[quote]i_am_ketosis wrote:
http://www.fda.gov/downloads/Drugs/GuidanceComplianceRegulatoryInformation/EnforcementActivitiesbyFDA/CyberLetters/ucm059150.pdf

Basically, you can’t make claims that supplement can treat or cure a disease because that would make it a “drug” which has to be regulated(caughpaid-offcaugh) by the FDA. [/quote]

Fibromyalgia

Three studies have suggested that 5-HTP can improve symptoms of fibromyalgia, including pain, anxiety, morning stiffness, and fatigue. Many people with fibromyalgia have low levels of serotonin, and doctors often prescribe antidepressants. Since 5-HTP, like antidepressants, raises levels of serotonin in the brain, it may work too. However, it does not work for all people with fibromyalgia, and more studies are needed to understand its effect.

  1. 5-hydroxytryptophan (5-HTP)

The supplement 5-HTP is thought to work by increasing levels of the neurotransmitter serotonin in the brain. There is preliminary evidence that it may reduce the number of tender points in people with fibromyalgia, possibly by effecting pain-modulating systems in the brainstem.

A double-blind, placebo controlled study looked at 5-HTP or placebo in 50 people with fibromyalgia. After four weeks, people taking 5-HTP had a significant improvement in pain, the number of tender points, stiffness, anxiety, fatigue, and sleep. Side effects were mild and transient.

[quote]wannabebig250 wrote:
Fibromyalgia

Three studies have suggested that 5-HTP can improve symptoms of fibromyalgia, including pain, anxiety, morning stiffness, and fatigue. Many people with fibromyalgia have low levels of serotonin, and doctors often prescribe antidepressants. Since 5-HTP, like antidepressants, raises levels of serotonin in the brain, it may work too. However, it does not work for all people with fibromyalgia, and more studies are needed to understand its effect.

  1. 5-hydroxytryptophan (5-HTP)

The supplement 5-HTP is thought to work by increasing levels of the neurotransmitter serotonin in the brain. There is preliminary evidence that it may reduce the number of tender points in people with fibromyalgia, possibly by effecting pain-modulating systems in the brainstem.

A double-blind, placebo controlled study looked at 5-HTP or placebo in 50 people with fibromyalgia. After four weeks, people taking 5-HTP had a significant improvement in pain, the number of tender points, stiffness, anxiety, fatigue, and sleep. Side effects were mild and transient.[/quote]

The drug the the OP is talking about combining with is a Serotonin/Norepinephrine reuptake inhibitor. If 5-HTP does in fact increase serotonin then the combination could elevate levels too much. Google serotonin syndrome.

This is why I said to work with a physician that knows her case.

The Myalgistat supplement was made from an ingredient in the OLD version of HOT-ROX… NOT SPIKE. You aren’t even asking about the right supplement. No one has ever mentioned anything about Indigo-3G for pain relief or Fibromyalgia, so you are also on your own there.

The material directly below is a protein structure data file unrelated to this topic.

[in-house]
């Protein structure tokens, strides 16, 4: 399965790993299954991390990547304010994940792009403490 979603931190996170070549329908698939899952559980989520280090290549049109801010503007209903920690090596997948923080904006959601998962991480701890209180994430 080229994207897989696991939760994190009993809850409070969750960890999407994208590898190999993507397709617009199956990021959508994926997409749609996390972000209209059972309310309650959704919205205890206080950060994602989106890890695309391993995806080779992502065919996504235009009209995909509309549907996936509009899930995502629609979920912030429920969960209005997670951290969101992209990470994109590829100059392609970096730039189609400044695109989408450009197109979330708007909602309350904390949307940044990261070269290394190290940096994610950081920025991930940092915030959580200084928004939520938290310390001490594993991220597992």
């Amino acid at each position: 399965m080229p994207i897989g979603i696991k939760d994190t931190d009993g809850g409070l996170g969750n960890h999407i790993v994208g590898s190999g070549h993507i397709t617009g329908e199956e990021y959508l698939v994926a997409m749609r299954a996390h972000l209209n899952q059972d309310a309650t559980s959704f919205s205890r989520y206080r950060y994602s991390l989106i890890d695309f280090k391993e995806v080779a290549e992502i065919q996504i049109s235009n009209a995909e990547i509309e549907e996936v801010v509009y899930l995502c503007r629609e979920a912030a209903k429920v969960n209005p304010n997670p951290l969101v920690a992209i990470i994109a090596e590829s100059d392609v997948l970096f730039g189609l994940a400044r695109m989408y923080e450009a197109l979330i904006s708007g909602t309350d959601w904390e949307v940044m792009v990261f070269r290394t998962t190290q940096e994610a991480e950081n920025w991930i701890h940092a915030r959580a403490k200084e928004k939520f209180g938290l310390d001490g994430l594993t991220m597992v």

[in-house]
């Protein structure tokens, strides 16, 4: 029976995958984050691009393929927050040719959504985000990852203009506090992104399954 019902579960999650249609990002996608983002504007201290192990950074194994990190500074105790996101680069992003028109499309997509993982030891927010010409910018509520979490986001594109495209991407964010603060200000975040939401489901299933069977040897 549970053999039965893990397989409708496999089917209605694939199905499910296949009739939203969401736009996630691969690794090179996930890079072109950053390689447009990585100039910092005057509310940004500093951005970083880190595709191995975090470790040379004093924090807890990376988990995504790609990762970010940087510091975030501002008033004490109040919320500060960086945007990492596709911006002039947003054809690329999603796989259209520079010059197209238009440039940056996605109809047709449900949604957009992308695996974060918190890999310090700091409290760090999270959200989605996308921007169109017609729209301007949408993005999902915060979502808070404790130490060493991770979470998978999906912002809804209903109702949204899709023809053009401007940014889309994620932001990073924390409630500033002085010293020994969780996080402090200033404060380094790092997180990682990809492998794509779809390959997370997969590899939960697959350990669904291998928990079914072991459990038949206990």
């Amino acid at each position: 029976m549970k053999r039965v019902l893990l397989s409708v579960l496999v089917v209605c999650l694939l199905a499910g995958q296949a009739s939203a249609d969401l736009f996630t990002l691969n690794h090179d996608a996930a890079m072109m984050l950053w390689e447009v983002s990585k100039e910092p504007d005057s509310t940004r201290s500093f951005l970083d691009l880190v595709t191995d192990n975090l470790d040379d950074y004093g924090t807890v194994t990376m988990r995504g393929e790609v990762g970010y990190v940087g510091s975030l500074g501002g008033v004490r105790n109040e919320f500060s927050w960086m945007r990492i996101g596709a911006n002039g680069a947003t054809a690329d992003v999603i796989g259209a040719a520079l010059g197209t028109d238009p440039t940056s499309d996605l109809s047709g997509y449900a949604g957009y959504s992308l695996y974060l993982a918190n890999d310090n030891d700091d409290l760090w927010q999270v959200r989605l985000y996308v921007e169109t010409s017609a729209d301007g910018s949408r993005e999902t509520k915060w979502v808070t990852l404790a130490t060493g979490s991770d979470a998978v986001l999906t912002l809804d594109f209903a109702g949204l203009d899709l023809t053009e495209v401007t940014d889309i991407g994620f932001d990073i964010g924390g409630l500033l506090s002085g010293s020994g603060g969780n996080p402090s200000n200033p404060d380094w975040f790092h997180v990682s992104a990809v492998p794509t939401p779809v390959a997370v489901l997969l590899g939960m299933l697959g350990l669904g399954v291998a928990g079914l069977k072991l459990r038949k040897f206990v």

The reason many of us are hesitant to give advise is because, even though we are “anonymous” on an internet forum, if you try something based on our advise and something unwanted should happen to your wife, you can attempt blame one of us for giving you medical advise. And while more than likely nothing would come of it, its a risk that almost no one would be willing to take.

Given that there are exactly ZERO studies done on the supplements, the chemical in the supplements, for the condition you are seeking advice on, I’m not really sure what kind of answers you were looking for.

Yep, I know what Seratonin Syndrome is. Also I do not believe FMS has it’s roots in seratonin metabolism. The noradreanaline component seems to be what helps with the pain levels.

Pure SSRIs are not very effective but SSNRI’s help about 50%

[quote]Chrion777 wrote:
sorry guys, was hoping to get better answers then that. I posted here because in the past I saw some individuals post who were very familiar with biochemistry.

She’s already under the care of a doctor and has about a 50% improvement. Looking for things to close the gap that won’t interfere with her current medication.

Most Doctors don’t know the slightest thing about how to really go about treating complex situations. Most of them won’t even tell you to take b12 and folic acid at the same time, even though that is well documented and common knowledge. Today’s Doctors only know how to prescribe pharmaceuticals and they don’t even have a good grasp of why things work.

Also, Spike is not discontinued, why is what I was asking about being contraindicated. Also Indigo-3G same thing. No doctor is going to have any clue about using thiamin analogs or insulin repartionining hormones.

Fibromyalsia drugs are limited to SSNRI and some gaba-channel drugs like gabapentin. They help but there is still a lot to be desired. I believe there are other things that can close much more of the gap.

If you guys don’t know the answer that’s fine, just don’t respond.

[/quote]
Oh fuck, not another one.

There are lots of treatments for fibromyalGia, but no cure. Tylenol, Tramadol, physical training, TENS units, acupuncture and cognitive behavioral therapy can help.